Bethesda, Md.: Last night on NBC Nightly News, Brian Williams was announcing a string of deaths of prominent people: Ingmar Bergman, Tom Snyder, and Bill Walsh, and then Marvin Zindler. I wondered why Zindler -- whom I'd never heard of -- was up there with these household names and it turned out he was a reporter for an NBC affiliate. And then Williams reported on the death of an NBC news producer who was even less well-known. This got me thinking about how the media seem to lose some objectivity when reporting on their own. Sure, it's a nice gesture to acknowledge a colleague's life, but doesn't this practice erode some of the media's credibility by favoring members of their profession?
Howard Kurtz: A small problem with your conspiracy theory: Zindler actually worked for an ABC affiliate, and had enough of a niche that others did stories on him as well. In general, do the deaths of media people get a little more attention from the media? I wouldn't quarrel with that. Williams did more than the other networks last night on the death of Tom Snyder, maybe because NBC had the file tape available (including footage of Dan Aykroyd's brilliant Saturday Night Live parody of Snyder). ABC did more on its entertainment critic Joel Siegel.
Re: Campbell Brown: In your opinion, how is the jump to a low-ratings time slot helping her career?
Howard Kurtz: Well, it obviously depends on whether it remains a low-rated time slot. Still, having a nightly show with your name on it, one that is built around you, is not chopped liver, and is a great journalistic challenge as well. Campbell is hardly the first network journalist to make the leap. Soledad O'Brien, who also cohosted "Weekend Today," jumped to CNN and became cohost of "American Morning." John Roberts, the former CBS White House correspondent, is now the cohost of "American Morning." And Keith Olbermann was a Fox sportscaster before joining MSNBC. In all these cases, you're trading a bigger audience for an organization that is tightly focused on news and talk about the news.
Washington: Howard -- Re: Ted Stevens -- you have to love the old-fashioned approach to graft that is alleged in today's story. The guy who has pleaded guilty evidently walked around dispensing wads of $100 bills!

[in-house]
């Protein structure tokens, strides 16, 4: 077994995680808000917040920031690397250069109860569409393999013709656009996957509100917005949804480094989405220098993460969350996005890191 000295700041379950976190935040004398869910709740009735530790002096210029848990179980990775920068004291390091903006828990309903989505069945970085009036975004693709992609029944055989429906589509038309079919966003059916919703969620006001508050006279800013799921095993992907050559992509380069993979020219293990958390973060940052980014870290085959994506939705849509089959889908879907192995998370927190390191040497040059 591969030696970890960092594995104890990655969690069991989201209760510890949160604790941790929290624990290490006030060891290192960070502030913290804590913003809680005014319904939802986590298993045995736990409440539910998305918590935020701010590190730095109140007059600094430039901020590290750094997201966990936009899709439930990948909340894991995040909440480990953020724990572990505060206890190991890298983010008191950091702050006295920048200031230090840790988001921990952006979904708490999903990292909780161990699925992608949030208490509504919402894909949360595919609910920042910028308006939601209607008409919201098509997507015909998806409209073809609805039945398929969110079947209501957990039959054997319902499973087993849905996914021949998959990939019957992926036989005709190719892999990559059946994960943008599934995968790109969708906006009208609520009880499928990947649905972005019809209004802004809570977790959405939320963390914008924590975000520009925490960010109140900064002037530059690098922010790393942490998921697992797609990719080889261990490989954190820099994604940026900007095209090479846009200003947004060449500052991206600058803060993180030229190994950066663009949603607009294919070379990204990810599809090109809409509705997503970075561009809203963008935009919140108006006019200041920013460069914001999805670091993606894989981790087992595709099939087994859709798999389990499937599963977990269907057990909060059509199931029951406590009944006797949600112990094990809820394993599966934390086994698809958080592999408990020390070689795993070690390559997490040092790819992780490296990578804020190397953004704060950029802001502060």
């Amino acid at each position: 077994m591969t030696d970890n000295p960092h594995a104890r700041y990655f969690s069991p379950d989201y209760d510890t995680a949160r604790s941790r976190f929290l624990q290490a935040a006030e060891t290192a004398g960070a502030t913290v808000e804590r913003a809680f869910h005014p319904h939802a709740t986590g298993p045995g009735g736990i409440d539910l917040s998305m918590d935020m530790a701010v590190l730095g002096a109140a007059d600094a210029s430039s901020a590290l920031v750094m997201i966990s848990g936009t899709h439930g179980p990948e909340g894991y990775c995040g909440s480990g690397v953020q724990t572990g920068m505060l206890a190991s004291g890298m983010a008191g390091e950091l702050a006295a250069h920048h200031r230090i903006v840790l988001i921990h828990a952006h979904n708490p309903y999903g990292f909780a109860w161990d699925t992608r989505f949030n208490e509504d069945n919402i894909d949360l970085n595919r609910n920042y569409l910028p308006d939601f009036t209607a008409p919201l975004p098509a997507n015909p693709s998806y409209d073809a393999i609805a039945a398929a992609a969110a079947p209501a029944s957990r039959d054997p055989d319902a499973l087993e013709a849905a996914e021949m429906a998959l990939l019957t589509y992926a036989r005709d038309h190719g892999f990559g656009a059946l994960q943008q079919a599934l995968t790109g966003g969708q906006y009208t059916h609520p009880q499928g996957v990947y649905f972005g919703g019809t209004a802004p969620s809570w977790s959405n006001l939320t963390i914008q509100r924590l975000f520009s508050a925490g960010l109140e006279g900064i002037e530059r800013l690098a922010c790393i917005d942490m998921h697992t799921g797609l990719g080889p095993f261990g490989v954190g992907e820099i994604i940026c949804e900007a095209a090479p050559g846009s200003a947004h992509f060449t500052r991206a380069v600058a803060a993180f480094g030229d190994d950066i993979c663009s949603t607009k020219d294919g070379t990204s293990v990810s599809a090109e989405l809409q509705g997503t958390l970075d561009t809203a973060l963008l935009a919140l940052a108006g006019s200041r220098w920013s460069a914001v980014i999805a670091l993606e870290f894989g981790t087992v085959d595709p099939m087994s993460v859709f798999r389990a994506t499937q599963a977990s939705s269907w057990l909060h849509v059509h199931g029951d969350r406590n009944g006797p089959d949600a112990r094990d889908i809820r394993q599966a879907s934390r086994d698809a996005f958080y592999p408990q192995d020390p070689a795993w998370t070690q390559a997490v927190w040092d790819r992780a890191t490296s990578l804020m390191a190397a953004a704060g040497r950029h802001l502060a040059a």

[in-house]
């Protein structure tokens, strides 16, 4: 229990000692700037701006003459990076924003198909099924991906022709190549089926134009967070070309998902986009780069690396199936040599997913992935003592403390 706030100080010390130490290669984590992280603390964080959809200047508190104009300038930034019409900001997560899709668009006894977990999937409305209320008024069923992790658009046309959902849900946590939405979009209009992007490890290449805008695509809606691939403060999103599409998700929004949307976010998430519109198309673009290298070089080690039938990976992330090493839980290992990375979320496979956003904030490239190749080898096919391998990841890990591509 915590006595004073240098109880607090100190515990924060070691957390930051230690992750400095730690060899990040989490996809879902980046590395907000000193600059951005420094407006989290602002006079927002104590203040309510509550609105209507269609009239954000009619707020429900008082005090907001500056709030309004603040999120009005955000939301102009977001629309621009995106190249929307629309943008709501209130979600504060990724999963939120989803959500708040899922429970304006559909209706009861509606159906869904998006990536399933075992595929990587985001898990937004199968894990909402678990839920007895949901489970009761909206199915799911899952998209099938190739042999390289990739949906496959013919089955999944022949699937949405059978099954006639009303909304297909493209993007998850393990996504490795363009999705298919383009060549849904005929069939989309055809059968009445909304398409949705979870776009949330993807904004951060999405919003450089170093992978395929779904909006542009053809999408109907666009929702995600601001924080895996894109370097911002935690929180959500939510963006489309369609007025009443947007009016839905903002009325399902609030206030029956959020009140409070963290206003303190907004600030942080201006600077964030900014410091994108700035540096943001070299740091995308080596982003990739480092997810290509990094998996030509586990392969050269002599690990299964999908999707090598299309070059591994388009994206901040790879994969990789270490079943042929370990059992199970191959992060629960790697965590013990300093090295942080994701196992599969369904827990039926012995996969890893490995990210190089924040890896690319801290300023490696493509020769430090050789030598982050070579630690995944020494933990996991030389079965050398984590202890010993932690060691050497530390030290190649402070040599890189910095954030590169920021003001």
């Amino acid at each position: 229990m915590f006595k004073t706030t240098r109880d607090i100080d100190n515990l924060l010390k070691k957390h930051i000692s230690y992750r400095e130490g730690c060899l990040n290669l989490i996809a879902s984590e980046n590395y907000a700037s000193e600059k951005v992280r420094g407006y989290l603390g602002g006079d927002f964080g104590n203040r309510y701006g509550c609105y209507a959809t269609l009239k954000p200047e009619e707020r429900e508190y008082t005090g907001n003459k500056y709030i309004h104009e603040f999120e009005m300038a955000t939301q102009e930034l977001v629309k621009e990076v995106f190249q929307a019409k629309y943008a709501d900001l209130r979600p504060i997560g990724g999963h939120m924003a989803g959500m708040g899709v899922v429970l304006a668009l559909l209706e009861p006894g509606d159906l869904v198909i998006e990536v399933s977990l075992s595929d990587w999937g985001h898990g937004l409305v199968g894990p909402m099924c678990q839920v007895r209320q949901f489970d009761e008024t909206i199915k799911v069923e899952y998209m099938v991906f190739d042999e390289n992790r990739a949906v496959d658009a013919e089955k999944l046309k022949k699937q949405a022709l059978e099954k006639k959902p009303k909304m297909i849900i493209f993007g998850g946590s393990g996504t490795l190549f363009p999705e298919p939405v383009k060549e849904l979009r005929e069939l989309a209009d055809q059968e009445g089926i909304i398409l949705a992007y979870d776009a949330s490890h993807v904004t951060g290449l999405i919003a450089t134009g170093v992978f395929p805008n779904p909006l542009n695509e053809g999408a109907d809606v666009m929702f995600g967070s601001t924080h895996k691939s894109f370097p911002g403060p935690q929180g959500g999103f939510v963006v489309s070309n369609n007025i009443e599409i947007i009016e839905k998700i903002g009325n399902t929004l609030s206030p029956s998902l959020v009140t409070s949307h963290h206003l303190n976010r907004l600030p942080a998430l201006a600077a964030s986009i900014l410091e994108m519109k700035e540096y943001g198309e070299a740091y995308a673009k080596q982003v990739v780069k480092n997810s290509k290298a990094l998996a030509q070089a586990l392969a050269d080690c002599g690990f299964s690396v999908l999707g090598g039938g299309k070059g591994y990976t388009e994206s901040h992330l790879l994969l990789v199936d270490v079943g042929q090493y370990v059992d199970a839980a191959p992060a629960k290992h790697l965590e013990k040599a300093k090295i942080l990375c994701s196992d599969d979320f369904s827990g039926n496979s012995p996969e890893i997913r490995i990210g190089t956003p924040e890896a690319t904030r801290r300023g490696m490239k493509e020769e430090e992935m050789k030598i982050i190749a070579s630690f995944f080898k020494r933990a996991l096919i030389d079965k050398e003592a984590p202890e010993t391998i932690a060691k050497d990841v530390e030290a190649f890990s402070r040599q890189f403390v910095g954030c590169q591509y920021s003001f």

Howard Kurtz: I noticed that! Who does that any more?
Fort Belvoir, Va.: This whole "cleavage" thing is driving me crazy. What part of "Fashion Writer published in the Style section" don't people get? For the Clinton campaign to use Givhan's article for fundraising is silly. She is no Ann Coulter, that's for sure. If one of The Post's political reporters had written about Sen Clinton's cleavage in the A section, then we could have a discussion about how low political reporting has gotten. We're not there yet.
Howard Kurtz: I agree. But that doesn't let The Post completely off the hook. Even a Style section column by a fashion writer still represents a decision by the paper to devote precious newsprint to the subject. Those who think it's trivial and insulting, whack away. But I hardly think it's fair to suggest that The Post is covering cleavage instead of health care and Iraq and all the other campaign issues to which we've devoted acres of news space.
Arlington, Va.: Plunging necklines or bosoms? On the one hand, I think the Hilary fashion/cleavage story is legitimate news. This is something that Hilary and all professional women wrestle with. On the other hand, I think it is disingenuous for Givhan to claim that she was writing about a plunging neckline, not Hilary's bosoms. That's what cleavage is! Although many people are upset with her for writing the story at all, I think what really raised people's ire was her sometimes flippant attitude (perhaps revealing her own discomfort writing about Hilary's bosoms). Would you agree?
Howard Kurtz: I think Givhan touched some kind of nerve, and the fact that she was writing about the Democratic presidential frontrunner just boosted it into the media stratosphere, especially with the campaign's letter of outrage. Myself, I didn't think Hillary was wearing anything that you wouldn't see walking down any city street.
Silver Spring, Md.: So, news just hit the wire that the Dow Jones/News Corp deal is done. What are your thoughts on this? I am less upset that the Wall Street Journal becomes part of News Corp. (I'll freely admit I hate Fox News) and more upset that it is the continued consolidation of news outlets into large corporations.
washingtonpost.com: News Corp., Dow Jones Deal Expected Today (Reuters, July 31)
Howard Kurtz: On that point, though, the train left the station a long time ago. Disney and General Electric control networks, Time Warner controls cable networks and magazines, and News Corp. already owned Fox, Fox News, the New York Post, the Weekly Standard, the Times of London, the London Sun, HarperCollins, 20th Century Fox and MySpace, among others.
Arlington, Va.: Do you think the people complaining about Robin Givhan's article on Hillary Clinton's blouse are the same people who complained about her article about Dick Cheney's parka?
Howard Kurtz: Uh, probably not.